Randels donned her Black Lady costume and made up her face with black hollows around her eyes to resemble a death mask. Then she stood in front of the White House where she did her portion of the play as if the whole company were there with her. She spoke her lines and played to the 'ghosts' of the other characters. She made a commitment to repeat the play continuously over 24 hours. During the daylight, she drew crowds of people who seemed intrigued by this spectral Black Lady who appeared to be talking to herself. But as night came on, she was eventually alone performing for an empty street.
'That was hard, performing for no one,' says Randels. 'There were moments when it felt like prayer. I faced the White House and the flag and focused my energy on penetrating the walls to Mr. Clinton, and Hillary and Chelsea and their dreams. I know it's a drop of water in a waterfall, but I have to believe it was -- and is -- important. Aren't prayers felt in the world?'
In the end Randels only lasted 18 hours. The cold April night air brought her down. Yet, she was satisfied. The Black Lady reappeared a few years later in New Orleans on Camp Street in front of the federal courthouse -- this time to protest the United States' attack on Iraq. Her performance consisted of removing the stars from an American flag and putting them into jars of water mixed with salt to signify tears. Randels found that she attracted far fewer onlookers on the street in New Orleans than she did in Washington. This could be blamed on an outdoor concert happening nearby in Lafayette Park -- Randels had to compete with the pervasive thumping of an electric bass.
Randels calls these street performances her 'necessary acts of futility.' She is realistic enough to know that it's unlikely she can prevent her government from dropping bombs, no matter how hard she concentrates her energy. But she is also passionate enough to keep doing them because she is certain that she's right. And the performances are still worth doing if for no other reason than to keep discourse lively.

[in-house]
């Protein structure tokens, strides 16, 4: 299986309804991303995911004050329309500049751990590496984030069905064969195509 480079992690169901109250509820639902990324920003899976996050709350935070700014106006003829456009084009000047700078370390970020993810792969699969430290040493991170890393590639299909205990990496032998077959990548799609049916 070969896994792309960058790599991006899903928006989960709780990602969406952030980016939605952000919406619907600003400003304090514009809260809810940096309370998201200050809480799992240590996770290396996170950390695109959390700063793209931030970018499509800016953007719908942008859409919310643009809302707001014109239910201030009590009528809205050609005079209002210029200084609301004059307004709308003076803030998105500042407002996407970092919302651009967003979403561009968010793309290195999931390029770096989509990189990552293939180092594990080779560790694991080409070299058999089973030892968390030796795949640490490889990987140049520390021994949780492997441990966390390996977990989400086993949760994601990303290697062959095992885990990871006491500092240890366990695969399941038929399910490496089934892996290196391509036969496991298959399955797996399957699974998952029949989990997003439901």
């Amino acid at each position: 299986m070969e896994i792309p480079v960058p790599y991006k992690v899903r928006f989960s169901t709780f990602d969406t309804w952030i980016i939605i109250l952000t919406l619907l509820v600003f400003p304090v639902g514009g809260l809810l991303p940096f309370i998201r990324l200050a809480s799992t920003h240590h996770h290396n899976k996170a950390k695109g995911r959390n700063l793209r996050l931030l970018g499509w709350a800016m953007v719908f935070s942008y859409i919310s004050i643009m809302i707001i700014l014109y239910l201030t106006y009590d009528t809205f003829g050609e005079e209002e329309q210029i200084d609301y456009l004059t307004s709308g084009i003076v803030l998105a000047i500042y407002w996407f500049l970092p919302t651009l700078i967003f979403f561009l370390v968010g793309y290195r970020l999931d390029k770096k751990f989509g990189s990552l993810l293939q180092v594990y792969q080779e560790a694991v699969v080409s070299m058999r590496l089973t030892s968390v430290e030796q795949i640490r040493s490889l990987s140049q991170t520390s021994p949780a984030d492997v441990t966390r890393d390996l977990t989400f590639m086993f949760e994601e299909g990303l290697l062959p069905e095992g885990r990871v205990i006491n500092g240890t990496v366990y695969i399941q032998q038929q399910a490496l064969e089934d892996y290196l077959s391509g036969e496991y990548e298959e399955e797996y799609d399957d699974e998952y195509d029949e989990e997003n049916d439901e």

Futility notwithstanding, Randels returned to New Orleans a newly inspired performance artist. The experience of walking the walk through a broken Yugoslavia radicalized her. She married her sense of urgency to her curiosity, realizing it's not enough to be angry. She would make art that seeks justice.
'That's a kind of cheap Stanley. I'm not sure if we'll keep that,' says J Hammons, laughing as Randels experimentally sniffs at her own armpit.
'Whaddaya mean, cheap? It worked for Marlon Brando,' she whips right back at him, as she moves around the room, pausing in a pool of light. She holds her hands as if typing; that's Tennessee. Then she curls her hands into claws; that's Maggie the Cat. Then her hands flutter birdlike around her face in manner that can only be Blanche DuBois.
Hammons suggests her Tennessee Williams is starting to sound a little like the warden in Cool Hand Luke. Maybe she should vary the rhythm in the Blanche voice. 'Let us hear you enjoying the line the whole time it's in your mouth, not just when you swallow it.'
Hammons is directing Randels for her upcoming solo performance To Flee, Flee This Sad Hotel to coincide with next week's Tennessee Williams/New Orleans Literary Festival. It's also the next event in the Contemporary Arts Center (CAC) residency for ArtSpot Productions, of which Randels is artistic director. She crafted the Tennessee Williams piece when she was in college for a class on non-fiction performance. Using Williams' own writings about his life, Randels plays the role of the playwright himself and many of his characters, both male and female, as they emerged through him.
'He had these two sides to him -- this Dionysian, alcoholic, pill-popper and a total man-chaser. But then every morning he woke up and hit the typewriter,' she says. 'Then his women characters are so amazing; they've become archetypes. How was this man able to do that? His sexuality comes into all these questions. Was he a Butch or a Femme? I think he was a Butch. He seems very domineering.'
Randels co-created the Moving Humans Performance Group as the performing component of ArtSpot in 2002, along with her friends J Hammons and Lucas Cox, a clown and aerialist who was killed in a bicycle accident a year and a half ago. The other member of the group now is Anne-Liese Juge Fox, who has been friends with Randels since the fourth grade; the girls had slumber parties where they invented talent shows and musicals together. Both went on to Benjamin Franklin High School and theater studies at the New Orleans Center for Creative Arts (NOCCA), where they gave side-by-side recital performances for graduation.
'It was NOCCA that set us on our path of doing original work,' says Fox, who also became friends with Hammons -- a Jesuit High School graduate -- during school plays. 'When we were in fourth grade we thought we would be big Broadway stars. But once we started studying the craft, then being a star was less important. Honing the craft became the most important.'